First, interest leads to an inequitable distribution of income.  This can be seen by taking an example of three people.  Suppose there are three people who consume of all of their income in a given year yet one of them starts with $1,000 in savings, a second with $100 and a third with zero.  At 10% interest per annum, by the end of the year, the first person will have $1,100, the second $110 and the third person zero in their accounts.  If the same scenario follows in the next year, the first person will have $1,210, the second $121 and the third will have zero.  Already, one can see how the distribution between them grows every year, even between the one who has some savings of his own.  This scenario will be made even worse if the richest person will also to be able to add savings.  Suppose he adds one thousand at the end of each year.  He will have 1,100 at the end of the first year, he adds $1,000 and continues with his 10% interest and he will have $2,310 at the end of the second year, and so on.  Now it is one thing if this money paid was actually due to some positive factor of production but in reality one cannot make that argument in this case.  The money that the people are making via interest may have been squandered, lost or even stolen by the people who borrowed it, but one still has to be pay the interest.  It may have been invested in a completely losing project and therefore it actually did not produce anything.  But all of that does not matter, it has to be paid regardless of whether that “factor of production” produces anything or not.  This is simply one of the unique aspects of money and payments to money.  No one can argue that this is just and therefore its results are an inequitable distribution of money.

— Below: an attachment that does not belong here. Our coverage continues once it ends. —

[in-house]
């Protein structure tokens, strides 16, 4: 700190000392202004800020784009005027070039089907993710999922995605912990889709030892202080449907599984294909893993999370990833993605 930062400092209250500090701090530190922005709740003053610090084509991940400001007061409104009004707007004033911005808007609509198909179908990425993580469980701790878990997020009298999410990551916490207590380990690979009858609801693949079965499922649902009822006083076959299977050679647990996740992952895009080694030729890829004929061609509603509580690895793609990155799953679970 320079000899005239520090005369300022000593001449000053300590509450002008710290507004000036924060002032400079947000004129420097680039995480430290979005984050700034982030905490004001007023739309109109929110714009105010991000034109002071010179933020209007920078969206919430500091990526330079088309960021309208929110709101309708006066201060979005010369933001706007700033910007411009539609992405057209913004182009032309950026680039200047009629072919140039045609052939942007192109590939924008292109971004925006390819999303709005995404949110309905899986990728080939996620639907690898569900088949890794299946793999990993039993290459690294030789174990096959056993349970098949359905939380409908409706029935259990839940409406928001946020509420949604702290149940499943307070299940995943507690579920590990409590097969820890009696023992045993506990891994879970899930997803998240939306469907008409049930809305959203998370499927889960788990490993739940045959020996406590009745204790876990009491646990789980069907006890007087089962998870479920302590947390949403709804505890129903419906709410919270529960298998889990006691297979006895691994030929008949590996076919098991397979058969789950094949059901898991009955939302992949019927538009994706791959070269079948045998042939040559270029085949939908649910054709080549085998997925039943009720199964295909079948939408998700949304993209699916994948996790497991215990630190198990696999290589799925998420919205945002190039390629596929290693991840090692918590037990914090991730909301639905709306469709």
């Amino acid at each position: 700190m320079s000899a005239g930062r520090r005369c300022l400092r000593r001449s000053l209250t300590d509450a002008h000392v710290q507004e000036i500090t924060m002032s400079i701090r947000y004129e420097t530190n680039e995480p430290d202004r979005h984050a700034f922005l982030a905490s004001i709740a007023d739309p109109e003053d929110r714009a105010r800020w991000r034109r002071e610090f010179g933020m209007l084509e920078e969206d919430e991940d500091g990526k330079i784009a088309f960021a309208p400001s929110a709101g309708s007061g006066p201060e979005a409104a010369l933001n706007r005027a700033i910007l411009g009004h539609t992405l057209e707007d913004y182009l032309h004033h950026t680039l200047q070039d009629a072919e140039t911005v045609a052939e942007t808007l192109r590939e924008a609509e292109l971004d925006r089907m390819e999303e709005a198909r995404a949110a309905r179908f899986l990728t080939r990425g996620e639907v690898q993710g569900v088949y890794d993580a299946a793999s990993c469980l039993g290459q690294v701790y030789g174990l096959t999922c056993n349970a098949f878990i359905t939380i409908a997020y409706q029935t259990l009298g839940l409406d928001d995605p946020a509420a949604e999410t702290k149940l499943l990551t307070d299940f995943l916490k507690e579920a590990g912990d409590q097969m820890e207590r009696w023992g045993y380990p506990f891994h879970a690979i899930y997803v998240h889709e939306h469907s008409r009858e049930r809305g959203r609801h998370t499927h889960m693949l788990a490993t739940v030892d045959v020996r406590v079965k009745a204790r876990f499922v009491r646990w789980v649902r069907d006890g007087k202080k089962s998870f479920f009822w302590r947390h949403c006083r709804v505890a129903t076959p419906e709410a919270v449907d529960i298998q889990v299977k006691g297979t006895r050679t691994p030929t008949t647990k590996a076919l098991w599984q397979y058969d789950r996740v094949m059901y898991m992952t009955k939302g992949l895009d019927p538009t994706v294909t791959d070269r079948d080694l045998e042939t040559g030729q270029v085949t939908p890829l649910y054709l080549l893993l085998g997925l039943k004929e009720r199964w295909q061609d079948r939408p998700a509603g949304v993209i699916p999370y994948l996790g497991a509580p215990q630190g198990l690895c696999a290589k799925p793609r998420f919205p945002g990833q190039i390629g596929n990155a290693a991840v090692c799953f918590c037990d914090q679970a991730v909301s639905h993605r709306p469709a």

Furthermore, the distribution of income becomes more and more skewed over time.  One can imagine some individuals dealing in millions while others are dealing in hundreds or thousands.  The disparity in their interest incomes will indeed be great and growing every year.  In other words, as one hears often, it will lead to a situation where the rich keep getting richer while the poor keep getting relatively poorer.  Note that those in debt, paying interest that grows every year, have not been added to the equation.  In their case, as interest continues to grow, more and more of their overall income is consumed by interest, further exacerbating the skewed distribution of income.